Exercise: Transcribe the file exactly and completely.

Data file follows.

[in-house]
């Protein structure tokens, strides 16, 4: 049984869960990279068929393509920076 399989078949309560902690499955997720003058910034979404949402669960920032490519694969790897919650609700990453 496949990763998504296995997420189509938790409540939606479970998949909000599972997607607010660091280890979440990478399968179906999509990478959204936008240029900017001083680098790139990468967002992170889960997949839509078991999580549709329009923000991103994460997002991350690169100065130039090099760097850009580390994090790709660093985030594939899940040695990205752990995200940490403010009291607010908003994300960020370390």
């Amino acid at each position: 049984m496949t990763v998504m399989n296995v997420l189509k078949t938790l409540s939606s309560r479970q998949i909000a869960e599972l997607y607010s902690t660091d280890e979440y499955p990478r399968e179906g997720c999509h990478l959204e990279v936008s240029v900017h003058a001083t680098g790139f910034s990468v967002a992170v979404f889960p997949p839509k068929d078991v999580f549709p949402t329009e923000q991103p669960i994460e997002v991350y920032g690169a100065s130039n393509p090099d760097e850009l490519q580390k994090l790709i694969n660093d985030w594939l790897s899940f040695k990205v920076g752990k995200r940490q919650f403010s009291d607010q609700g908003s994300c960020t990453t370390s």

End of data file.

[in-house]
């Protein structure tokens, strides 16, 4: 049984869960990279068929393509920076 399989078949309560902690499955997720003058910034979404949402669960920032490519694969790897919650609700990453 496949990763998504296995997420189509938790409540939606479970998949909000599972997607607010660091280890979440990478399968179906999509990478959204936008240029900017001083680098790139990468967002992170889960997949839509078991999580549709329009923000991103994460997002991350690169100065130039090099760097850009580390994090790709660093985030594939899940040695990205752990995200940490403010009291607010908003994300960020370390």
């Amino acid at each position: 049984m496949t990763v998504m399989n296995v997420l189509k078949t938790l409540s939606s309560r479970q998949i909000a869960e599972l997607y607010s902690t660091d280890e979440y499955p990478r399968e179906g997720c999509h990478l959204e990279v936008s240029v900017h003058a001083t680098g790139f910034s990468v967002a992170v979404f889960p997949p839509k068929d078991v999580f549709p949402t329009e923000q991103p669960i994460e997002v991350y920032g690169a100065s130039n393509p090099d760097e850009l490519q580390k994090l790709i694969n660093d985030w594939l790897s899940f040695k990205v920076g752990k995200r940490q919650f403010s009291d607010q609700g908003s994300c960020t990453t370390s």